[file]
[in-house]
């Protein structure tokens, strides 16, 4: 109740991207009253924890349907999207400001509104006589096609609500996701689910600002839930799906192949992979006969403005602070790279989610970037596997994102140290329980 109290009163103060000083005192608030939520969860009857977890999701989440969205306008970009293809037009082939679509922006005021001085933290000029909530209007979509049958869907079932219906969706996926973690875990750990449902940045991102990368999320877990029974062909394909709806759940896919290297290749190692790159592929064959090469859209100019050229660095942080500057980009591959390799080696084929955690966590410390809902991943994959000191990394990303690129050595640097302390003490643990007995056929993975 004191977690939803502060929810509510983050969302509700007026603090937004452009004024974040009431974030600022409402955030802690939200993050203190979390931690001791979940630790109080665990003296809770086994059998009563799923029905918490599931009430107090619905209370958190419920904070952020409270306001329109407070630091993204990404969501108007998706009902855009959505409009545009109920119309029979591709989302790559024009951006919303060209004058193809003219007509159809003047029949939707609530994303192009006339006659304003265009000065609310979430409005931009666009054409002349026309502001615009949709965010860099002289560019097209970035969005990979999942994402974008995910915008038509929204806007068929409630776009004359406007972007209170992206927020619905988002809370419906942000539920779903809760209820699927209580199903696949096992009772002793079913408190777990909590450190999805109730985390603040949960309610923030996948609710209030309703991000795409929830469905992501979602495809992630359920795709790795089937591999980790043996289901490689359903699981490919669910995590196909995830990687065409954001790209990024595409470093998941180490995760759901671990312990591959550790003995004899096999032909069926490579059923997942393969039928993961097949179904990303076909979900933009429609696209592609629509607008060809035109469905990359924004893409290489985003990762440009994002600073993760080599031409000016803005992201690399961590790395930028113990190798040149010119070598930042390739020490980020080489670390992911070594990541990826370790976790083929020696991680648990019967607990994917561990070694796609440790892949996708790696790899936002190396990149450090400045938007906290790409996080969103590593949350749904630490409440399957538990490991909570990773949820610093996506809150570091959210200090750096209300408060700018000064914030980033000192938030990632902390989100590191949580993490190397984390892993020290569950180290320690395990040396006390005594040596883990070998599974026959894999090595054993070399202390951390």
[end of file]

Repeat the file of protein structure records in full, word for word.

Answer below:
[in-house]
């Protein structure tokens, strides 16, 4: 109740991207009253924890349907999207400001509104006589096609609500996701689910600002839930799906192949992979006969403005602070790279989610970037596997994102140290329980 109290009163103060000083005192608030939520969860009857977890999701989440969205306008970009293809037009082939679509922006005021001085933290000029909530209007979509049958869907079932219906969706996926973690875990750990449902940045991102990368999320877990029974062909394909709806759940896919290297290749190692790159592929064959090469859209100019050229660095942080500057980009591959390799080696084929955690966590410390809902991943994959000191990394990303690129050595640097302390003490643990007995056929993975 004191977690939803502060929810509510983050969302509700007026603090937004452009004024974040009431974030600022409402955030802690939200993050203190979390931690001791979940630790109080665990003296809770086994059998009563799923029905918490599931009430107090619905209370958190419920904070952020409270306001329109407070630091993204990404969501108007998706009902855009959505409009545009109920119309029979591709989302790559024009951006919303060209004058193809003219007509159809003047029949939707609530994303192009006339006659304003265009000065609310979430409005931009666009054409002349026309502001615009949709965010860099002289560019097209970035969005990979999942994402974008995910915008038509929204806007068929409630776009004359406007972007209170992206927020619905988002809370419906942000539920779903809760209820699927209580199903696949096992009772002793079913408190777990909590450190999805109730985390603040949960309610923030996948609710209030309703991000795409929830469905992501979602495809992630359920795709790795089937591999980790043996289901490689359903699981490919669910995590196909995830990687065409954001790209990024595409470093998941180490995760759901671990312990591959550790003995004899096999032909069926490579059923997942393969039928993961097949179904990303076909979900933009429609696209592609629509607008060809035109469905990359924004893409290489985003990762440009994002600073993760080599031409000016803005992201690399961590790395930028113990190798040149010119070598930042390739020490980020080489670390992911070594990541990826370790976790083929020696991680648990019967607990994917561990070694796609440790892949996708790696790899936002190396990149450090400045938007906290790409996080969103590593949350749904630490409440399957538990490991909570990773949820610093996506809150570091959210200090750096209300408060700018000064914030980033000192938030990632902390989100590191949580993490190397984390892993020290569950180290320690395990040396006390005594040596883990070998599974026959894999090595054993070399202390951390």